Catharsis

Happy woman yellingCatharsis is a concept in psychoanalytic theory wherein the emotions associated with traumatic events come to the surface. The word has its origin in a Greek term for cleansing or purging, and catharsis is associated with the elimination of negative emotions, affect, or behaviors associated with unacknowledged trauma. Catharsis is often an integral component of therapy that addresses repressed memories, and the phenomenon often occurs while under hypnosis. In previous generations, psychoanalytic mental health practitioners used catharsis to treat symptoms associated with what Freud called hysteria.

History of Catharsis
The term was first used in a psychological context by Josef Breuer, a colleague and mentor of Sigmund Freud, who used hypnosis to cause people to reenact traumatic events. According to Breuer, when clients were able to freely express the emotions associated with repressed traumatic events, they had a catharsis. According to anecdotes, catharsis usually resulted in an end to symptoms of mental illness, particularly hysteria.

Current Use of Catharsis
As psychoanalytic theory has gone out of vogue, so has the concept of catharsis. Some therapists may still refer to cathartic moments in therapy, but they are unlikely to try to draw out repressed memories under hypnosis. The concept of repressed memories has been challenged frequently, and there have been several scandals in which therapists inadvertently manufactured repressed memories in their clients of events that did not actually occur. The diagnosis of hysteria has been replaced by dissociative and somatoform disorders, and mental health professionals no longer diagnose clients with hysteria. Thus they have little incentive to provide treatment for “hysterical symptoms.”

Psychological Benefits of Catharsis
No studies have demonstrated the effectiveness of Breuer’s original concept of catharsis. However, there is ample evidence that providing an outlet for previously unaddressed feelings can help people coping with a variety of mental health conditions. Addressing difficult emotions is often a goal of therapy.

References:

  1. American Psychological Association. APA Concise Dictionary of Psychology. Washington, DC: American Psychological Association, 2009. Print.
  2. Powell, E. (n.d.). Catharsis in psychology and beyond: A historic overview. Primal Page. Retrieved from http://primal-page.com/cathar.htm

Last Updated: 08-4-2015

  • 2 comments
  • Leave a Comment
  • Abid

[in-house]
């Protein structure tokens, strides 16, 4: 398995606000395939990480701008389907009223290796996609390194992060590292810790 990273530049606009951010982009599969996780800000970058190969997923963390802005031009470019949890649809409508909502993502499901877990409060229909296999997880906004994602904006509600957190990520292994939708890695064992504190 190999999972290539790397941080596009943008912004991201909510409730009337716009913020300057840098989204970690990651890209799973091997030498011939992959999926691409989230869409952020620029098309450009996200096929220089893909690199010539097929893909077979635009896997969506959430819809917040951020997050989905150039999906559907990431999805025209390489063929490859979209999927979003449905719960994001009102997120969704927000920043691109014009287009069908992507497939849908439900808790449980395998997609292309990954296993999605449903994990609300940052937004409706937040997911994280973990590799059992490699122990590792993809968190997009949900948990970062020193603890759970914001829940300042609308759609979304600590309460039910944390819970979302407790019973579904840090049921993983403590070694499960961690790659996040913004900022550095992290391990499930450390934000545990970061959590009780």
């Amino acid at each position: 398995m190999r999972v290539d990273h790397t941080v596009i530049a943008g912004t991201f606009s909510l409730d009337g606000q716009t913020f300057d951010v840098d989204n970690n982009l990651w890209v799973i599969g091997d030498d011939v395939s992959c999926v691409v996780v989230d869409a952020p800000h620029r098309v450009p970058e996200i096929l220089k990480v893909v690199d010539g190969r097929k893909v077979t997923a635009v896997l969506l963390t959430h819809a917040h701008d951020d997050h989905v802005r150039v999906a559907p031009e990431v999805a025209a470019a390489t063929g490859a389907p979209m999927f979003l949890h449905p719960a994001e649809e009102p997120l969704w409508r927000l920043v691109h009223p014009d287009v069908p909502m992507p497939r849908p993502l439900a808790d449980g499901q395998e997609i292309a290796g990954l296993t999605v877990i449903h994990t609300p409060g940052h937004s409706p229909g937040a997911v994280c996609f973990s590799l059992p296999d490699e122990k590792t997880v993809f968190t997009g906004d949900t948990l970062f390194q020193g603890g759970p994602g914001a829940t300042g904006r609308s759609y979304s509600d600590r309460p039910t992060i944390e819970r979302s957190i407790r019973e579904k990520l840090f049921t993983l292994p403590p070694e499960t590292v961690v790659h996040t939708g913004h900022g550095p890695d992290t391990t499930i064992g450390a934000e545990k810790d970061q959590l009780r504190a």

Abid

    November 19th, 2018 at 8:59 AM

    I think there are many benefits of catharsis. Catharsis is the purification of soul and internal body for peace.

  • Jeffrey Von G.

    Jeffrey Von G.

    January 9th, 2019 at 8:01 AM

    The historical problem with catharsis – though I prefer my term “therapeutic catharsis” – is that there has been no distinction between a therapeutic and a non-therapeutic cathartic/emotional release. My criterion for the difference is that catharsis is therapeutic when it arises coincident with the client receiving sufficient support for what he/she has been experiencing. At first, that may not seem to be the case because the client becomes more emotionally upset. That is because the support provided by the therapist has allowed unresolved hurtful experiences to emerge, and to do so in a way that is determined by the clien’t nervous system. Here, the client is experiencing a delayed fight or flight reaction, which mainstream thought has misinterpreted as retraumatization. Despite appearances, that is not the case. With continuing support from the therapist, this reaction reaches an intensity at which point it spontaneously transitions to a healing, or parasympathetic, phase, characterized by crying, indignation (preferred over anger) for objectively unfair/unjust treatment, and the person arriving at their own insight into how they were affected by the adverse experience. The forced activation of emotional experiencing occurs typically outside of session when an unexpected stimulus, even though objectively not hurtful, activates unresolved hurt but in a way that triggers too much of it and the pain processing mechanisms are overloaded. My concept of therapeutic catharsis is based on the presumption that there exists a natural healing process for psychological injuries; i.e., problems that cannot be significantly altered by a conscious act.

Leave a Comment

By commenting you acknowledge acceptance of GoodTherapy.org's Terms and Conditions of Use.

* Indicates required field.

GoodTherapy uses cookies to personalize content and ads to provide better services for our users and to analyze our traffic. By continuing to use this site you consent to our cookies.